1. The amount of grain used to feed dairy and beef cattle uses up the supply grown in the Western World. Rich countries like the USA then have to import grain from e.g. African countries to provide for their needs. The money goes to the developing world but the governments there use it for all sorts of things, not necessarily food. The grain that was exported would have fed their country.

2. The carbon and water used to rear dairy and beef cattle is a big part of the problem of diminishing fossil fuels. I read this in an article published by the UN.

As I said, I'm not telling you to be vegetarian. I'm not talking about the evils of fast food, for that you can read Fast Food Nation by Eric Schlosser (Allen Lane, The Penguin Press, 2001). I'm simply talking about the vast amounts of food we consume even in our own homes (and food that we pick up on the go). The snacks we eat in between meals. The portions we serve. The non-stop supply that we graze on continuously throughout the day. As Natasha says - food used to be fuel. There was nothing to eat between meals except a piece of fruit. What we call a snack now is often the size a small meal used to be.

Watch an old TV programme or movie in which a family are sitting down to eat. The main course would be a plate with two slices of cold meat, a couple of small boiled potatoes and a portion of greens or small salad. Add to that a small bowl of soup to start, a bit of pie for pudding, and a cup of tea to wash it all down. Even when I was a child I remember my father carving the chicken into thin slices and one chicken would feed the family of five with leftovers for chicken risotto on Monday night. Nowadays you get your chicken cut into eighths and allow two portions per person.

So what would happen if we all ate less? Would the excess be sent to countries where people are starving? I don't think so. If our demand for food decreased I expect we would start feeding our cattle with our own home-grown grain due to more excess grain and fewer cattle. Eventually we may begin to produce less. At the very least we would not have to import grain from people who don't have enough for themselves.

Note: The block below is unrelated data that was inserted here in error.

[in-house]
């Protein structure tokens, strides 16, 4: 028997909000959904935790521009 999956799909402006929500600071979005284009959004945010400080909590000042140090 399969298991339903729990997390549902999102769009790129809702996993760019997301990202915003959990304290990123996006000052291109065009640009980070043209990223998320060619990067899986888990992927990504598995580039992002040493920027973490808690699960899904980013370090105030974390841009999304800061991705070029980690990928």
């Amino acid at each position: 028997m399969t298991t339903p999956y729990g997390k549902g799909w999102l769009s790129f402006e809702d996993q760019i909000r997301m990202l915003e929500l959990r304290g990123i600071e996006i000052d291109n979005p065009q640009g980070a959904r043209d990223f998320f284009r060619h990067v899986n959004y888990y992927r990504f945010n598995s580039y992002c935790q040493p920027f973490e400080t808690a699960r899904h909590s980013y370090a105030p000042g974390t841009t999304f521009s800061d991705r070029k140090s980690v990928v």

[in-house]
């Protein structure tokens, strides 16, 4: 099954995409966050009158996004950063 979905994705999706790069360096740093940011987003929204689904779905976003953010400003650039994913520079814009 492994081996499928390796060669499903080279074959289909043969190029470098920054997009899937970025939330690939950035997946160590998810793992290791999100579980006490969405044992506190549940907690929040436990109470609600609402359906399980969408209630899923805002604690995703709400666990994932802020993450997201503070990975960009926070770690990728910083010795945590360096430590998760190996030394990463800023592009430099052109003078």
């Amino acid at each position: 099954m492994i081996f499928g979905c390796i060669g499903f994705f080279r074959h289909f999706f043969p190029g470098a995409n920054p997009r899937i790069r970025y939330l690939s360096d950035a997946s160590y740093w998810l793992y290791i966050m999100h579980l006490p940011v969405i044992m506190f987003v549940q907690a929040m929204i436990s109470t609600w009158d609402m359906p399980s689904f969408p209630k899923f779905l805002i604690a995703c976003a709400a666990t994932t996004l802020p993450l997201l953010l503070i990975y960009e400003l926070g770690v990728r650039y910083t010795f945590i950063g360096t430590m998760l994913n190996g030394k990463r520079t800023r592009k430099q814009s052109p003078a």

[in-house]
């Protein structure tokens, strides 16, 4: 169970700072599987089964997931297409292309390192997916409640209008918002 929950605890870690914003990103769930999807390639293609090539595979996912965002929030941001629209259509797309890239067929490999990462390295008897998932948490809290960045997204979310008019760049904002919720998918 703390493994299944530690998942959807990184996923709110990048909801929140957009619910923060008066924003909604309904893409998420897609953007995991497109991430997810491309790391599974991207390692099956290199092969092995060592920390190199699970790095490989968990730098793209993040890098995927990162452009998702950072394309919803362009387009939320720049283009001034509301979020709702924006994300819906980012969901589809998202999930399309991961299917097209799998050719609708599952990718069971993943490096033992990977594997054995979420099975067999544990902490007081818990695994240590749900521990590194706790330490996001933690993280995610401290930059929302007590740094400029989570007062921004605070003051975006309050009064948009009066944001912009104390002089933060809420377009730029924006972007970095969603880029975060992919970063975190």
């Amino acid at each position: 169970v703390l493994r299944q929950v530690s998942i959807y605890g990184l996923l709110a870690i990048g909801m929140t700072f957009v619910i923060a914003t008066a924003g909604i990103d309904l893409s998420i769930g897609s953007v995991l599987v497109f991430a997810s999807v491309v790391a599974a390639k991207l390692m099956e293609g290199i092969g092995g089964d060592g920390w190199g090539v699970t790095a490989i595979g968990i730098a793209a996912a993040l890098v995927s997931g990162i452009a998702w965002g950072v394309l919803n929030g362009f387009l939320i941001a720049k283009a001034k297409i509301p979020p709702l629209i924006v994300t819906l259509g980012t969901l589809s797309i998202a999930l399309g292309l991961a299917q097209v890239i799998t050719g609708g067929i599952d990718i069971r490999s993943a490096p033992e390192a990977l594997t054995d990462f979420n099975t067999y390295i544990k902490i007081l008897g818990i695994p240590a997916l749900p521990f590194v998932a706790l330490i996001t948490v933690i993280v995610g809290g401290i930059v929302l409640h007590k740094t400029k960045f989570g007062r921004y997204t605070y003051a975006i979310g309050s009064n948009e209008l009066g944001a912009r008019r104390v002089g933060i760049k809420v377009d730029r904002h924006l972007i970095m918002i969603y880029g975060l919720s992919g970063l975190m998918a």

The lack of waste, the health benefits, the medical resources used to combat obesity related deseases that would be freed up, the moral issues of stuffing our faces whilst children starve... I can only think of good reasons to eat less even if my knowledge of global politics and economics doesn't allow me to give an academic answer or even an educated opinion. I'd be happy to read comments from anyone who 'knows' or even from anyone who just 'feels' like I do.

I'm linking this post to MUMenTUM over at New Mum Online. It's not strictly about my weight loss story and I didn't lose anything this week anyway. However, it is a good post to read if you want some sound reasons to eat less.

Tuesday, February 14, 2012

Family Day



It started off as Mother's Day, mainly the commercial aspect of it but also to honour the mothers. It was a funny custom for Israel to adopt as Mother's Day in the UK is definitely a Christian based celebration formerly known as Mothering Sunday. I was never entirely sure if it was referring to the young girls in service going back to visit their mothers (with gifts from the big house) or if the Mother referred to Mother Mary. Anyway, strangely enough, it took off in Israel. Or maybe not so strange as mothers tend to be worshipped here.